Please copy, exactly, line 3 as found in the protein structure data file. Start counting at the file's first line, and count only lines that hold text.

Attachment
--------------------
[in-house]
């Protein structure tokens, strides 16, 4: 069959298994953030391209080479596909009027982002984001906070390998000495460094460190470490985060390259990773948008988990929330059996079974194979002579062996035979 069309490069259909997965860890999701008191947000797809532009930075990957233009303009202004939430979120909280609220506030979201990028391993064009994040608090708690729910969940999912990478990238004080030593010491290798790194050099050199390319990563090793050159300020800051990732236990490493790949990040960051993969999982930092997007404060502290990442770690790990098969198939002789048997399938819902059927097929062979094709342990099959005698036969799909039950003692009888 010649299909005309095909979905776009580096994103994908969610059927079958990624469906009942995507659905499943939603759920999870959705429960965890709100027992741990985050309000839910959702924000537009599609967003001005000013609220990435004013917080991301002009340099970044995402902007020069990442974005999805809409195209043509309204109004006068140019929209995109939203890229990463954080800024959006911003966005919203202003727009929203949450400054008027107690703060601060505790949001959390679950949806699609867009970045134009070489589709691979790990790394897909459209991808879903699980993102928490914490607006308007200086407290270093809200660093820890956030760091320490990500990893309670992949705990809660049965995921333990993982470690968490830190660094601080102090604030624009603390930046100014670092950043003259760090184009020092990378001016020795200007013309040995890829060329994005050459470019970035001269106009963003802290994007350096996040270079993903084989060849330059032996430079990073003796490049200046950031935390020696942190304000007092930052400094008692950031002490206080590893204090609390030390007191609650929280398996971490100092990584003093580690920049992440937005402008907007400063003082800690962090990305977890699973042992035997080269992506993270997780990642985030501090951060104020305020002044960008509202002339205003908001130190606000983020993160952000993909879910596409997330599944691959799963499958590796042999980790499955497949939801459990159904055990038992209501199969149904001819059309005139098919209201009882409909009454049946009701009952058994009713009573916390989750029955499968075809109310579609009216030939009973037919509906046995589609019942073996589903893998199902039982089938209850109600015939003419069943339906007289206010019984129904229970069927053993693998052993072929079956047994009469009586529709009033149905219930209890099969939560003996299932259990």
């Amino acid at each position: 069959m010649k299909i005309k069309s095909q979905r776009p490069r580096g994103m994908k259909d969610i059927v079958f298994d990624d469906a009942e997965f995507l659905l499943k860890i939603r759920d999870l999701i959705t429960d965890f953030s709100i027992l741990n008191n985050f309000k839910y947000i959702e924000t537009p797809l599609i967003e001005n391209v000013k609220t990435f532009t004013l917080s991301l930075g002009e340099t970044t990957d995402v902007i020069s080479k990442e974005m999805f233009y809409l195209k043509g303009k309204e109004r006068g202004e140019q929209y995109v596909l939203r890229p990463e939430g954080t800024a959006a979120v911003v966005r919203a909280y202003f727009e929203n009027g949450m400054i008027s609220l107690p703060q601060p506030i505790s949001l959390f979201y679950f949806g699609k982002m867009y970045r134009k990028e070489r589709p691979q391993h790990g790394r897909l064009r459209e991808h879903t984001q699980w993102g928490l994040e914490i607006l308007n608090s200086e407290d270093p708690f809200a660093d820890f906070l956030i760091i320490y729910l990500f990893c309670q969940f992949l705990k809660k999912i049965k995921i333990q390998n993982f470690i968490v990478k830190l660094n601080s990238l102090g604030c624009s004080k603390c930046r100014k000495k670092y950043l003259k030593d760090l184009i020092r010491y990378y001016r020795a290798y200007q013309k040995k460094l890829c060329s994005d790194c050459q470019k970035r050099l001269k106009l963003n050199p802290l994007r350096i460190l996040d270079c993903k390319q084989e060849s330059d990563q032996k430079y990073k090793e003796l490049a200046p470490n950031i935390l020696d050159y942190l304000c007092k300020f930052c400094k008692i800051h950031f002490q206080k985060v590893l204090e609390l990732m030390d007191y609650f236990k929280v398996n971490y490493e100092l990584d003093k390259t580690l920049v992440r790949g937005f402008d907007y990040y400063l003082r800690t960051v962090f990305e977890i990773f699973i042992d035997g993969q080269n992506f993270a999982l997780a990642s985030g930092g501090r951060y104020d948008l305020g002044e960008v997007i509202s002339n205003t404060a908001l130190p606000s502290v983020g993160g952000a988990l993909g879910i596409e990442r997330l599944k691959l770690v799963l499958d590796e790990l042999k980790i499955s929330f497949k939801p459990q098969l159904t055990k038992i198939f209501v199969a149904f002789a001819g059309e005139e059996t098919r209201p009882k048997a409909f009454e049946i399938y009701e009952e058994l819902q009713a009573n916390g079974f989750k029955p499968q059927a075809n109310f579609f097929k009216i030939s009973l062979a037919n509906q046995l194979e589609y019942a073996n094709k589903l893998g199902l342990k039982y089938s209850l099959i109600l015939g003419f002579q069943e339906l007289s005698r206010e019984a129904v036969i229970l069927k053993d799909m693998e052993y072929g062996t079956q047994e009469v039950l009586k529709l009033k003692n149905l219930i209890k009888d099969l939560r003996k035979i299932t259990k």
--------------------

């Amino acid at each position: 069959m010649k299909i005309k069309s095909q979905r776009p490069r580096g994103m994908k259909d969610i059927v079958f298994d990624d469906a009942e997965f995507l659905l499943k860890i939603r759920d999870l999701i959705t429960d965890f953030s709100i027992l741990n008191n985050f309000k839910y947000i959702e924000t537009p797809l599609i967003e001005n391209v000013k609220t990435f532009t004013l917080s991301l930075g002009e340099t970044t990957d995402v902007i020069s080479k990442e974005m999805f233009y809409l195209k043509g303009k309204e109004r006068g202004e140019q929209y995109v596909l939203r890229p990463e939430g954080t800024a959006a979120v911003v966005r919203a909280y202003f727009e929203n009027g949450m400054i008027s609220l107690p703060q601060p506030i505790s949001l959390f979201y679950f949806g699609k982002m867009y970045r134009k990028e070489r589709p691979q391993h790990g790394r897909l064009r459209e991808h879903t984001q699980w993102g928490l994040e914490i607006l308007n608090s200086e407290d270093p708690f809200a660093d820890f906070l956030i760091i320490y729910l990500f990893c309670q969940f992949l705990k809660k999912i049965k995921i333990q390998n993982f470690i968490v990478k830190l660094n601080s990238l102090g604030c624009s004080k603390c930046r100014k000495k670092y950043l003259k030593d760090l184009i020092r010491y990378y001016r020795a290798y200007q013309k040995k460094l890829c060329s994005d790194c050459q470019k970035r050099l001269k106009l963003n050199p802290l994007r350096i460190l996040d270079c993903k390319q084989e060849s330059d990563q032996k430079y990073k090793e003796l490049a200046p470490n950031i935390l020696d050159y942190l304000c007092k300020f930052c400094k008692i800051h950031f002490q206080k985060v590893l204090e609390l990732m030390d007191y609650f236990k929280v398996n971490y490493e100092l990584d003093k390259t580690l920049v992440r790949g937005f402008d907007y990040y400063l003082r800690t960051v962090f990305e977890i990773f699973i042992d035997g993969q080269n992506f993270a999982l997780a990642s985030g930092g501090r951060y104020d948008l305020g002044e960008v997007i509202s002339n205003t404060a908001l130190p606000s502290v983020g993160g952000a988990l993909g879910i596409e990442r997330l599944k691959l770690v799963l499958d590796e790990l042999k980790i499955s929330f497949k939801p459990q098969l159904t055990k038992i198939f209501v199969a149904f002789a001819g059309e005139e059996t098919r209201p009882k048997a409909f009454e049946i399938y009701e009952e058994l819902q009713a009573n916390g079974f989750k029955p499968q059927a075809n109310f579609f097929k009216i030939s009973l062979a037919n509906q046995l194979e589609y019942a073996n094709k589903l893998g199902l342990k039982y089938s209850l099959i109600l015939g003419f002579q069943e339906l007289s005698r206010e019984a129904v036969i229970l069927k053993d799909m693998e052993y072929g062996t079956q047994e009469v039950l009586k529709l009033k003692n149905l219930i209890k009888d099969l939560r003996k035979i299932t259990k």